What if more journalists tried to write like JoAnn Wypijewski, probing rather than excoriating; thinking rather than reacting? I'd thought I'd seen everything I needed to know and then some on the Mark Sanford front when I came across Wypijewski's jewel-like meditation on love, marriage, religion, politics and journalism.
It would have been enough if Wypijewski had simply set the record straight. Despite most media reports and innuendos, Sanford is neither a benighted Southern conservative nor a backwoods Bible-thumper. “He recently irritated those who are [very religious] by not signing a bill that would have welded I Believe to the state license plate” writes Wypijewski, adding “he wasn't elected in 2002 pushing family values; he ran as a vague libertarian and was elected because a lot of Democrats, blacks especially, abandoned the odious incumbent.”
But Wypijewski pushes further, analyzing the last 40 years of changing sexual mores and politics to examine how we've mangled expectations of love in the name of personal fulfillment. In the process she takes the media to task for condemning Sanford for the sins they love to hate—and live to expose.
Of course it's understandable why journalists seize on stories of celebrity adultery. They, too, follow the path of least resistance, seizing tropes that make good copy. Hypocrisy sells and religious hypocrisy sells even better. But it's also true that they miss (or misunderstand) believers' lack of outrage when preachers and politicians stumble. We are them, they are us: we all sin and need forgiveness—from our readers if not our gods.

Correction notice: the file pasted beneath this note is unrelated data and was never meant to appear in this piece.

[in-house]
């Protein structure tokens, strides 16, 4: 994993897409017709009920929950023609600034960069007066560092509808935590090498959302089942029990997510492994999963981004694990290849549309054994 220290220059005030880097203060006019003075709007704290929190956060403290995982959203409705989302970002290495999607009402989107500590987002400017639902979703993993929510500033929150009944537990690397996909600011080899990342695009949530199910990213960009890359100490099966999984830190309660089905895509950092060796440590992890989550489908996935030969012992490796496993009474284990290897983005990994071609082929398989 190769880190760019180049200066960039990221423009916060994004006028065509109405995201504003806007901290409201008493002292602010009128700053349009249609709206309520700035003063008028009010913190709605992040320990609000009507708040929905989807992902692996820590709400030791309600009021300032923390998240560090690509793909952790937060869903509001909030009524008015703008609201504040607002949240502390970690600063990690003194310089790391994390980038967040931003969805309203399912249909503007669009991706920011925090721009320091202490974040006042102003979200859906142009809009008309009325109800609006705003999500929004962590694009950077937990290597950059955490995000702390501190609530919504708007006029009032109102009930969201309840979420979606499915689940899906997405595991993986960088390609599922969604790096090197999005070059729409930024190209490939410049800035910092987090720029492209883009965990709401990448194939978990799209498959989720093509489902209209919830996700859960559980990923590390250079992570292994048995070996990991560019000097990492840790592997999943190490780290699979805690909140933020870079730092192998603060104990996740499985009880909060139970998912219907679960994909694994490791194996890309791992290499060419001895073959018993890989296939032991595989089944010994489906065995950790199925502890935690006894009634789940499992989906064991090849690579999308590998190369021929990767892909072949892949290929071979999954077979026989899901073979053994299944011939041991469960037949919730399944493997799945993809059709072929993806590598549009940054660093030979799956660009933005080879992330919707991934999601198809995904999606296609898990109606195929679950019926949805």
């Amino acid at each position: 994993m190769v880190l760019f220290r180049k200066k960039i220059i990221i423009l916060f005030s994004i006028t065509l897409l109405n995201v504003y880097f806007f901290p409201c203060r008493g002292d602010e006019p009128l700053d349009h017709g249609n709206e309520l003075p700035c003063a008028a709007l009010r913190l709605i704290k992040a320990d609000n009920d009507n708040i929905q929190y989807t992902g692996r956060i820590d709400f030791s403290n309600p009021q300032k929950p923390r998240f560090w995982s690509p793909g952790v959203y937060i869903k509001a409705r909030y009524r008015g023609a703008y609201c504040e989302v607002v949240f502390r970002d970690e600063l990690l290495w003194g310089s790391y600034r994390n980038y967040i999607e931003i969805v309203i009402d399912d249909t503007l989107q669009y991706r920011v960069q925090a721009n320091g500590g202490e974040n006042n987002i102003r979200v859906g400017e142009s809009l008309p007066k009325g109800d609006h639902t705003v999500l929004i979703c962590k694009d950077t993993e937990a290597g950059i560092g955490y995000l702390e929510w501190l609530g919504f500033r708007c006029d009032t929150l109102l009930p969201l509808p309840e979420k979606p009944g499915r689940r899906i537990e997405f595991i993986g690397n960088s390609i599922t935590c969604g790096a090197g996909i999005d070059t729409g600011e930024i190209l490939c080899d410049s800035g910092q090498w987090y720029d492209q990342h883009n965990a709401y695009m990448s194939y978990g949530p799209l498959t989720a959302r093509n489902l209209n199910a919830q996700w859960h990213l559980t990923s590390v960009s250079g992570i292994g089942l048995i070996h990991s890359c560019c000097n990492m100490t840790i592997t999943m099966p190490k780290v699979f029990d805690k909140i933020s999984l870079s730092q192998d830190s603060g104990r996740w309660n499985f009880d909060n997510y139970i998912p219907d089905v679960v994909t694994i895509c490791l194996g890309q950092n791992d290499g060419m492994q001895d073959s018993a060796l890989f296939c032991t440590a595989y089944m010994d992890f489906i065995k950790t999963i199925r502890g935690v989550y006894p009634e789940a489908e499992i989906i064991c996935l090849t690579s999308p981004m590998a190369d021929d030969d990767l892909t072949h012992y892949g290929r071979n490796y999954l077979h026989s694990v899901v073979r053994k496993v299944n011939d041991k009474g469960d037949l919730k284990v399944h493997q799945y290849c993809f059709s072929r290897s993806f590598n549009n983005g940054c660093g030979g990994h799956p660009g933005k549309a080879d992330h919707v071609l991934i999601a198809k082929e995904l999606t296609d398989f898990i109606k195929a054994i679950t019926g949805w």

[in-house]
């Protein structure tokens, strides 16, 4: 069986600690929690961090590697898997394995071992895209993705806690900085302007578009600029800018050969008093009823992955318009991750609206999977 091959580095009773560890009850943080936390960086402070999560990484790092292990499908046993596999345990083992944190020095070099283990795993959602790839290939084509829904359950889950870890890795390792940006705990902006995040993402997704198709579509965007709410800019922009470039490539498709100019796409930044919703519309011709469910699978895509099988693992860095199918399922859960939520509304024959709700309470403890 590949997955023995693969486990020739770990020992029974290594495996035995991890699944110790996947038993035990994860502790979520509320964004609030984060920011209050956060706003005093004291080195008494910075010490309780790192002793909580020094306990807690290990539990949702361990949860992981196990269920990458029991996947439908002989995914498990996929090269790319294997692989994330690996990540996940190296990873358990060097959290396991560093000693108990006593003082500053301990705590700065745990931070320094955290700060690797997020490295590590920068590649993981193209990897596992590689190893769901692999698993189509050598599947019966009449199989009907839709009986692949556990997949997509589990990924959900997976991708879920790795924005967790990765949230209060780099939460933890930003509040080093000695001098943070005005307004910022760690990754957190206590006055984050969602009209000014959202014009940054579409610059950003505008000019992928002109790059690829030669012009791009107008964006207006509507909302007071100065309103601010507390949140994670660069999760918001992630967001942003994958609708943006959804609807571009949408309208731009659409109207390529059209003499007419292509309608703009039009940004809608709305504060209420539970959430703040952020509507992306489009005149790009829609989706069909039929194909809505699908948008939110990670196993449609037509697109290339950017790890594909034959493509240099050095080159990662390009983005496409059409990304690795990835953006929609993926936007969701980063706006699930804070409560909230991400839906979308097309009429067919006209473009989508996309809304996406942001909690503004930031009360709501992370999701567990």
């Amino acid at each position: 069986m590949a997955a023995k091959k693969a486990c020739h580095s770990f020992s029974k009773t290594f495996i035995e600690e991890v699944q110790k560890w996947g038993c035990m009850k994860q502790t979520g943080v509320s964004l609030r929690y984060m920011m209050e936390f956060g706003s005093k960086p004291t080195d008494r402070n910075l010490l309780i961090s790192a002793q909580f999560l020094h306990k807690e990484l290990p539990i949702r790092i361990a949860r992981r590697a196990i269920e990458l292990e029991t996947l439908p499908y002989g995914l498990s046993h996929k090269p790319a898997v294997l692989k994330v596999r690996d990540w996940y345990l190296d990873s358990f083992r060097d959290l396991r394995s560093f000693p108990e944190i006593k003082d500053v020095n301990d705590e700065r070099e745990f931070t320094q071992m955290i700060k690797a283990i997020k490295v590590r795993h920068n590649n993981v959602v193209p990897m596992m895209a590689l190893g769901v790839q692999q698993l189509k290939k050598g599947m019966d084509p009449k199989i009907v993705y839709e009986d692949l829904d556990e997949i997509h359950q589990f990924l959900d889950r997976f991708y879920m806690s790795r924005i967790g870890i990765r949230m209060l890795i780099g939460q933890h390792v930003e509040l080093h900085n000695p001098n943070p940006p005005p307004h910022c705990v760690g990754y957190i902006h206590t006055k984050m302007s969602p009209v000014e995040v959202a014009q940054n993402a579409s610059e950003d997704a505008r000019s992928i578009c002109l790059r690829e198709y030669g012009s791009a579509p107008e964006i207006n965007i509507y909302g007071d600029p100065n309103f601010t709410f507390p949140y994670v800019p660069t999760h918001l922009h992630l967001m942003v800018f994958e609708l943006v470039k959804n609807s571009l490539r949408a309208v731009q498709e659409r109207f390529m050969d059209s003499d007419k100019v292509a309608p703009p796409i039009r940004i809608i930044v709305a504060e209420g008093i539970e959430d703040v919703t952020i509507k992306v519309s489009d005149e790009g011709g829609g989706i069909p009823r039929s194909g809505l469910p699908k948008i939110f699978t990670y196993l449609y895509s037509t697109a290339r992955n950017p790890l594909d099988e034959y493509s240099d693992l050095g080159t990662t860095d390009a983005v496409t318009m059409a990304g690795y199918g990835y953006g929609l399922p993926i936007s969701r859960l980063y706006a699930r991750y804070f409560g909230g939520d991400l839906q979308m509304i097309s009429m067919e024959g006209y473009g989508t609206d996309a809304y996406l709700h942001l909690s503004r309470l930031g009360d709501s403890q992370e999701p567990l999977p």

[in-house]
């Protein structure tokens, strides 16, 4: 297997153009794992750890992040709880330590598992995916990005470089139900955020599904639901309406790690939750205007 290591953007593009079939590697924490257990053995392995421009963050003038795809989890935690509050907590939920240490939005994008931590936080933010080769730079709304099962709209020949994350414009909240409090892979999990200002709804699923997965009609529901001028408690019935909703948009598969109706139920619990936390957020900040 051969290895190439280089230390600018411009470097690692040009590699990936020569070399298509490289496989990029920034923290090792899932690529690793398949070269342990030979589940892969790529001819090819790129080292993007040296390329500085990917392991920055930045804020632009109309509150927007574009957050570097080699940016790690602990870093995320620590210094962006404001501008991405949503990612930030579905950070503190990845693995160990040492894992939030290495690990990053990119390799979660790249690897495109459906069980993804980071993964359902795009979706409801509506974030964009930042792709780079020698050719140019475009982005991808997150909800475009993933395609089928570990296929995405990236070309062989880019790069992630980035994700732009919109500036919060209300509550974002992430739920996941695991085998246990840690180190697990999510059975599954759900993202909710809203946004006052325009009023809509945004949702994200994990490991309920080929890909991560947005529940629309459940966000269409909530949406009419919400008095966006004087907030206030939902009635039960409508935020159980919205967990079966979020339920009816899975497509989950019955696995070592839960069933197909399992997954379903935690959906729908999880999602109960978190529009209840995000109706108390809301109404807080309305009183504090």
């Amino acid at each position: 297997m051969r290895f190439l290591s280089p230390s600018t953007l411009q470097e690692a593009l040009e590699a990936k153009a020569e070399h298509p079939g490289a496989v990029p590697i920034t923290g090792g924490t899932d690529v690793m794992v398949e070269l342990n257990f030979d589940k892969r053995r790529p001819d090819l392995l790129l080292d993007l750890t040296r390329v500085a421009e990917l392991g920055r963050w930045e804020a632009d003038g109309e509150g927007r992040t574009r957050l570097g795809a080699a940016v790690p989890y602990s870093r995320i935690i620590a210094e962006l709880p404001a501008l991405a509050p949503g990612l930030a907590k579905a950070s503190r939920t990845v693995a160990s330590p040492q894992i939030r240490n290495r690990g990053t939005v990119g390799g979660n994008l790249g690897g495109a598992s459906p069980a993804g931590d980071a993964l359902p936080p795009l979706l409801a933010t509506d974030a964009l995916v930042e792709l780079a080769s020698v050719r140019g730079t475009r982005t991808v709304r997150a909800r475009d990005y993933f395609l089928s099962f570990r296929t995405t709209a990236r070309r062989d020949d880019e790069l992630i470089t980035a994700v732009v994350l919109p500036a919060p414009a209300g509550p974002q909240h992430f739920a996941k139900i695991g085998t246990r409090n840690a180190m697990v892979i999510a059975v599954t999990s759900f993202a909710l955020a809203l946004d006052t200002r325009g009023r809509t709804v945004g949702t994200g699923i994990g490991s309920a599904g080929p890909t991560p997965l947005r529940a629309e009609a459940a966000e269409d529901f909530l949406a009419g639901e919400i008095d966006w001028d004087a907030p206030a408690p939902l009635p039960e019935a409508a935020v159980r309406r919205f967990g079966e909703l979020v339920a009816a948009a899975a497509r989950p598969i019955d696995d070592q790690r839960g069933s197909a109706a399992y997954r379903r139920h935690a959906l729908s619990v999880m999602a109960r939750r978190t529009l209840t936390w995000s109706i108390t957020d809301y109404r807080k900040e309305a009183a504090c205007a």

In a similar vein, Farai Chideya exhorts reporters to be more self-aware when writing about race. She calls out Washington Post media critic Howard Kurtz who, complaining that black female reporters are too soft on Michelle Obama, sounds snarky and sexist.
The bigger but less obvious problem is Kurtz's lack of self-awareness. He seems to forget that white people, as members of a race, are subject to as well as objects of bias. As Chideya notes: “This presumption of transparency when it comes to whiteness is particularly dangerous in the newsroom. At the same time, for example, my now-cancelled show “News and Notes” was scrutinized for any bias toward then-Senator Obama, one of the people constantly reminding us not to be biased would use the phrase 'my friend Karl Rove' without the slightest sense of irony.”
Journalists, like the rest of us, have blind spots, and religion and race tend to be big ones. We become so used to assuming our perspective is normative that we come to believe it. But sometimes there's a gap between belief and reality; Wypijewski and Chideya offer challenges, and insights, on how to scale it.